Tor is an incredibly powerful privacy tool, and thanks to Orbot’s android app, it’s incredibly easy to use for torrenting on your Android device.
Now there are definitely some trade-offs to using Tor rather than a VPN (the better solution), but it’s totally free. And we know you love free, right?
Just be aware that there are some clear downsides to clogging the Tor network for torrents. If that doesn’t deter you, read on fearless one.
What You’ll Learn
- The pros and cons of routing torrents over Tor
- How to install Orbot (Tor app for Android).
- Using Orbot’s ‘VPN Mode’ to route BitTorrent inside the Tor tunnel
- Additional thoughts and Tips
What is Tor?
The Tor networkThe Tor network is really just a collection of encrypted proxy servers located all over the world. These Tor ‘nodes’ are run by volunteers.
When you connect to the Tor network, your traffic will be routed through a series of randomly chosen nodes, and encrypted in each layer (between nodes). This layering of encryption is why Tor is often referred to as the ‘Onion Network.’
It was originally conceived to provide extreme privacy for political activists and journalists in non-democratic regions of the world where speaking out against the government could mean imprisonment (or worse). It has since been embraced by privacy-enthusiasts worldwide. Everyone from regular Joe’s to professional hackers to cryptocurrency traders has found use for Tor’s awesome privacy.
Should you use Tor for Android Torrents? Pro/Con
Pros of using Tor
Cons of using Tor
It’s Free: The reason you’re reading this article is because you want anonymous torrents and you want them for free. Tor can do that, and is probably the best actually free tool for that purpose (not really any other options besides i2p).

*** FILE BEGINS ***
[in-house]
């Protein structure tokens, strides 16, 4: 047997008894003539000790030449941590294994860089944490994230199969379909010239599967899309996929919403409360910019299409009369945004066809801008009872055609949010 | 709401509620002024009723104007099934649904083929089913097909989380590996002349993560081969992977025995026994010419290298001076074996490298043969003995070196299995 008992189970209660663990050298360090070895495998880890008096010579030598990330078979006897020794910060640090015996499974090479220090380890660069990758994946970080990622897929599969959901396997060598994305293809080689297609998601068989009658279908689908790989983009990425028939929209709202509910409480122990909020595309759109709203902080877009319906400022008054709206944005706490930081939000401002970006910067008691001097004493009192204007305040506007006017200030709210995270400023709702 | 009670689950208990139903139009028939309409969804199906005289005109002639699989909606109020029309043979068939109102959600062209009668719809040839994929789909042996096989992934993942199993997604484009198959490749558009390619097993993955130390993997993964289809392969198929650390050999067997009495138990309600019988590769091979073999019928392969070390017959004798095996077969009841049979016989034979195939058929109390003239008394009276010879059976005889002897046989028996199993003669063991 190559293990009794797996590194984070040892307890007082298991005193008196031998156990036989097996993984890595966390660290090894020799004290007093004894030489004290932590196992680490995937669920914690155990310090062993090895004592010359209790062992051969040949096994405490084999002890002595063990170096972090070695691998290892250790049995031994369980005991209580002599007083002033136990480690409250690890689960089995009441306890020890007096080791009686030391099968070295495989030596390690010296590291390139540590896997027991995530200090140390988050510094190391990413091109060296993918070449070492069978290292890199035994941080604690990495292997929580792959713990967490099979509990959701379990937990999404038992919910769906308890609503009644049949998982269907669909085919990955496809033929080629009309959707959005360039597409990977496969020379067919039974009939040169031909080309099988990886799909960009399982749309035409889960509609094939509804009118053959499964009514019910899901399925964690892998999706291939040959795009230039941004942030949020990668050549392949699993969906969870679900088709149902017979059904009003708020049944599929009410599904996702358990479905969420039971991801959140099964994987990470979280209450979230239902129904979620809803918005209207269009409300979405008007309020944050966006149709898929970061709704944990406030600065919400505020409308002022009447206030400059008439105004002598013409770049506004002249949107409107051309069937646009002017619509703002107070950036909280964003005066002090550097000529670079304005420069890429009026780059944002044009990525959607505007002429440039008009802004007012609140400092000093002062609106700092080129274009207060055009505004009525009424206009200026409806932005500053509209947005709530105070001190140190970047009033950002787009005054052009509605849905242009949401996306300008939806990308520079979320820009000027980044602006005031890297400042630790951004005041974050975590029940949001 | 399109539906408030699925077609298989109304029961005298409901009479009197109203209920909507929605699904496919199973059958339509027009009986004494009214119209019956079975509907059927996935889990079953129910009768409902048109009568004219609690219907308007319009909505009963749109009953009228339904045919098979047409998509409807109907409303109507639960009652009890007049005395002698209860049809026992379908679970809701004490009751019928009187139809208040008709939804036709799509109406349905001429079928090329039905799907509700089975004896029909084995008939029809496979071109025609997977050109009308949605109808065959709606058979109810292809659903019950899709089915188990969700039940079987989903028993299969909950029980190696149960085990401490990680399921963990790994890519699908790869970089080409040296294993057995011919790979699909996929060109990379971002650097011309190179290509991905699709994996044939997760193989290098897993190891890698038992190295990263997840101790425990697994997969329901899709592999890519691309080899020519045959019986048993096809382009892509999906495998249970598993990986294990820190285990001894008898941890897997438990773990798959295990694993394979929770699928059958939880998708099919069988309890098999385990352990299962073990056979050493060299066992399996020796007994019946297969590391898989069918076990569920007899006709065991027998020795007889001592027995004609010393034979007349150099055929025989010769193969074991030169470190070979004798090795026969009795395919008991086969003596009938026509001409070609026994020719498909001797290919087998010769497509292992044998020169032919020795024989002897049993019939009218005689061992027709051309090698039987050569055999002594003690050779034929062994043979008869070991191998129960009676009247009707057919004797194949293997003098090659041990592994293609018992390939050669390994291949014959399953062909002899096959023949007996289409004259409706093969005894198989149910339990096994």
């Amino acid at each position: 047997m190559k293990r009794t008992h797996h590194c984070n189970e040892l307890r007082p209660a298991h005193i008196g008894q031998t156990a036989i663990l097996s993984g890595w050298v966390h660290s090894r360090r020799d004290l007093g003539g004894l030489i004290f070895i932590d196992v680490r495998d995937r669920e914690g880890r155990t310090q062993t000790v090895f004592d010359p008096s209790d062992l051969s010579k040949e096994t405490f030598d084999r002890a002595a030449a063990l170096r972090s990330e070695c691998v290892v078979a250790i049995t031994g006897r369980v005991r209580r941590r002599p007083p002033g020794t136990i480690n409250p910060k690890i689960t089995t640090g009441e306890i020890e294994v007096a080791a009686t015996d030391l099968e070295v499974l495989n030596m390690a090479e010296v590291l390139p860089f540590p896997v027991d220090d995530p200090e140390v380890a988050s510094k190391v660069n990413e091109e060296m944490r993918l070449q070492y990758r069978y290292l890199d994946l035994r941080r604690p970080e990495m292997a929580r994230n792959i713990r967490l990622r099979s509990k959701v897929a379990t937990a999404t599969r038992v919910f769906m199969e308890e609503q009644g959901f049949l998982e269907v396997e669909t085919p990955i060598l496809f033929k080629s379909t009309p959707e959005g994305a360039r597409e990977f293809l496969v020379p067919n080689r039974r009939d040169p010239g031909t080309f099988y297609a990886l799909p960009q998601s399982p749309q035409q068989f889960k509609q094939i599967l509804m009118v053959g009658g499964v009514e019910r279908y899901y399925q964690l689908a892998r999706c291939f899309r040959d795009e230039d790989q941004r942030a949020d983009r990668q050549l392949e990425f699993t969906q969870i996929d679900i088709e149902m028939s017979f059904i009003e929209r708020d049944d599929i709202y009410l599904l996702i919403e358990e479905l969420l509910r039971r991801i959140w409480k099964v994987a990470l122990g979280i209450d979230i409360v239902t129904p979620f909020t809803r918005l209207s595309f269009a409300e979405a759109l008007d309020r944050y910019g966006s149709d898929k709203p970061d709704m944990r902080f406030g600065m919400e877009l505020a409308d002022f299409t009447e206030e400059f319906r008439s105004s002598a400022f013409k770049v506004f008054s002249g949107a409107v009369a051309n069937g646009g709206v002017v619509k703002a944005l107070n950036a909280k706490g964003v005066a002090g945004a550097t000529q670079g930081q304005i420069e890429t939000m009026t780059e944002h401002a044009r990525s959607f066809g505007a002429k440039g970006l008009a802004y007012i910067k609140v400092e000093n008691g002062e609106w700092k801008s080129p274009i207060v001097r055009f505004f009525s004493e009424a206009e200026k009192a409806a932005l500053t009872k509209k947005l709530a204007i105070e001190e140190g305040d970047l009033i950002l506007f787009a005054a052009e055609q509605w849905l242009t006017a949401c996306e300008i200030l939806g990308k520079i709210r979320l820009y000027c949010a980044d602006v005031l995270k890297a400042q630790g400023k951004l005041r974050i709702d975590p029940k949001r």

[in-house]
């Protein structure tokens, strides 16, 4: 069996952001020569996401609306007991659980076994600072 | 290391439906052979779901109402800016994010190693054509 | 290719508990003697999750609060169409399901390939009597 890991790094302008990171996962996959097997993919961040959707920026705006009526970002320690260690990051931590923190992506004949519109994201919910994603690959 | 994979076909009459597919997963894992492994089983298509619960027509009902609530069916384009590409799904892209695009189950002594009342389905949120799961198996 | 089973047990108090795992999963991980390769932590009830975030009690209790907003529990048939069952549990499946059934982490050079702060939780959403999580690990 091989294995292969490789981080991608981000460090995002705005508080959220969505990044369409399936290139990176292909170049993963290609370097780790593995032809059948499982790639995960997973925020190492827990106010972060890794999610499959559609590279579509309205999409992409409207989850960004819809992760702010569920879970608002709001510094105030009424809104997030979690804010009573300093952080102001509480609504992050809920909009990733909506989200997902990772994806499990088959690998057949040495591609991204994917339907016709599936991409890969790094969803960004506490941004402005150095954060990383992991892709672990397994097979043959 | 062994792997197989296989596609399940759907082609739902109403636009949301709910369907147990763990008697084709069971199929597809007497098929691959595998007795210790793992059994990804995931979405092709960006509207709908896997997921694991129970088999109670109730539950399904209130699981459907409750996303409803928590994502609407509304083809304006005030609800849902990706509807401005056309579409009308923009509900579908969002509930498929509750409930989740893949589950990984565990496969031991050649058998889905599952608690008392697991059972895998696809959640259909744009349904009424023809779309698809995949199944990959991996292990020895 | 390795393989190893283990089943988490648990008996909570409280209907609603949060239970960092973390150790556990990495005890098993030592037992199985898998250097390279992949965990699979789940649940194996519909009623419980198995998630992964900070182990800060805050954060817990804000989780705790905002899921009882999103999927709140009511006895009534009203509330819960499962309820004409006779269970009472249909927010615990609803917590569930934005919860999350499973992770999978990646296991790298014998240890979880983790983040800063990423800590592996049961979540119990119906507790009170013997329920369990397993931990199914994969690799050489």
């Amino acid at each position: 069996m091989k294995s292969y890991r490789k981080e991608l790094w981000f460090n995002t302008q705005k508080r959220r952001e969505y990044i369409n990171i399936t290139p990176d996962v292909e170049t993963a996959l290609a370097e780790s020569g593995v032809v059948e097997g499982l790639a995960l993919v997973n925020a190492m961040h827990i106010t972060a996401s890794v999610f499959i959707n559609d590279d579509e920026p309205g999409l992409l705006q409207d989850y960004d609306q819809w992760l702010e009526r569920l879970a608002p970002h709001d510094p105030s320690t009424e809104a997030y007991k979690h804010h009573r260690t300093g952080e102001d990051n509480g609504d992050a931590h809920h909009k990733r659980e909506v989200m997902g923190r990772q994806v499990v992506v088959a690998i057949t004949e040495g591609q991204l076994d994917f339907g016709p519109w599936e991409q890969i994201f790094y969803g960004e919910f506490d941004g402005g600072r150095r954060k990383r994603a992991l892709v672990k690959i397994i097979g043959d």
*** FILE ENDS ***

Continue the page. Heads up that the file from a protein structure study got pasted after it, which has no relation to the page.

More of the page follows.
It’s Slow: Tor nodes are run by volunteers and bandwidth is expensive. When you consider that each connection actually uses multiple (4-7) layers (meaning 4-7x the bandwidth) you can see why speeds will be slow. Tor is intended for secure browsing and communication, not really for high-bandwidth uses like video streaming or torrenting.
You’ll be on a watch list: This may sound like a big-brothery conspiracy theory, but the Edward Snowden leaks revealed (among other things) that the NSA likely monitors anyone who downloads Tor or accesses the network. If that makes you nervous, get a high-quality Bittorrent VPN instead.
Magnet Links might not work: In our testing, we weren’t able to load peers from magnet links using DHT and peer-exchange. If your favorite torrent site doesn’t let you download physical .torrent files, you may be outta luck.
It’s a little evil: The Tor network has a limited amount of bandwidth, and it’s designed to protect people who are battling censorship and oppression. They’re trying to make the world a better place. If you take up a big chunk of bandwidth to download Fortnite training videos are you really a good person? (No judgment).
What we recommend: If any of these ‘cons’ has you thinking twice, take advantage of this amazing deal on NordVPN (and their 30-day refund policy) and see why a VPN is the perfect tool for torrent privacy.
How to set everything up:
- This guide works with any android torrent client (but Flud is our favorite).
- It’s totally free